It’s cold. I want to give up, but I can’t. There are only two minutes left in the second half and the game is tied 1-1. A goal is a ‘must have’. The opposing team sends the ball out of bounds. They kick it over the fence. The referee calls for a corner kick. I chase the ball. I must keep running because time is short. With just seconds on the clock, I throw it to the player ready for the corner kick. She kicks, makes a stunning goal. The crowd goes wild! JBU Lady Eagles soccer team wins!
Okay, so that never happened. But it could. What can I say? The life of a ball girl is exciting. I get a close-up opportunity to see my team win and have a small part in the game. Some games are intense, hanging neck and neck in the last few minutes while others are scoreless in the second half. Some games are just plain boring because it’s a lopsided win. Whatever happens, I enjoy chasing the ball for the team and I sure will miss it when I graduate.
It all started my freshman year when the designated ball boys left for practice. I was asked to help. I said yes, I loved it, and I have been doing it ever since. I’ve seen heartbreak losses that cost the men’s soccer team a championship. I’ve also seen our women’s team win a championship on that same field.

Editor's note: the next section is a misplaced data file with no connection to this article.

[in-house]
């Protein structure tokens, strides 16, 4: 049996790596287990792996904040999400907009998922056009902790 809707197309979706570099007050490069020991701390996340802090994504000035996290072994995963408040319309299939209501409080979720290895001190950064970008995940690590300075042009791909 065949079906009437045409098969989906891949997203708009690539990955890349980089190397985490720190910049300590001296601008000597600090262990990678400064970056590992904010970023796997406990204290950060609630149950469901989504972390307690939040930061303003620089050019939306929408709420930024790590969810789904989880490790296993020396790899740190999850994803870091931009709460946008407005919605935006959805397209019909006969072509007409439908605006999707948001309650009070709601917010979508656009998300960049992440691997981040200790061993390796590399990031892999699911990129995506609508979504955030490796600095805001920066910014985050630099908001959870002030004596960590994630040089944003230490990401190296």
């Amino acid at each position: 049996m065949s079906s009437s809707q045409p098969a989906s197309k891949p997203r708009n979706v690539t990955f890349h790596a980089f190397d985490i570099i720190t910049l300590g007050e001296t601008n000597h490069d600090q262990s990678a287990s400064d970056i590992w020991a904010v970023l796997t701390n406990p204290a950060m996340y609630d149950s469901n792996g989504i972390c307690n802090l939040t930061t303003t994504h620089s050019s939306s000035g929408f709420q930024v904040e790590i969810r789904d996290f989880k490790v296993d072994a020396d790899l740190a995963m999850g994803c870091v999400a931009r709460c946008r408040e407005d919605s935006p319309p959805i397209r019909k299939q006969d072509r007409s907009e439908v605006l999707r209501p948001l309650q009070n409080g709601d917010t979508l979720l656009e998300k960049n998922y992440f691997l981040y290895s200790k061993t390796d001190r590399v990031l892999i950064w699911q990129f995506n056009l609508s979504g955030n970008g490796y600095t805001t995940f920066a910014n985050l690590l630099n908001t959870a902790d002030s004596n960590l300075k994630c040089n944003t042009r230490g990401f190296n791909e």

Playing in Arkansas where the seasons seem to change every day, the weather sets the tone for the game. Water, Gatorade, and sunscreen are required when the weather is hot, but by October, warm clothes and rain gear are musts. I wear three layers of clothes, a hat, gloves and a parka and just hope I don’t end up frozen by the end of the game. Rain, sleet, snow or sun, I will always be there, not only helping the team, but cheering them on as well.
Being the team’s ball girl is fun, and I enjoy it, but it does have ups and downs. Losses are tough and weather is hard. Balancing the games with homework and social life can be challenging as well. If there is an upcoming game, I work on homework in advance. Nights are late and multitasking is a must when trying to make it to a game on time. I also carve out time to spend some part of the day with the team. Lunch, dinner and occasional study sessions are some of the ways I spend time with the team. Some of the players have been in my classes, which also helps build relationships.
Helping chase balls during the games makes me feel, in some small way, part of the team. I love being up close and personal to all the action on the field and getting to know and build relationships with the players and their families.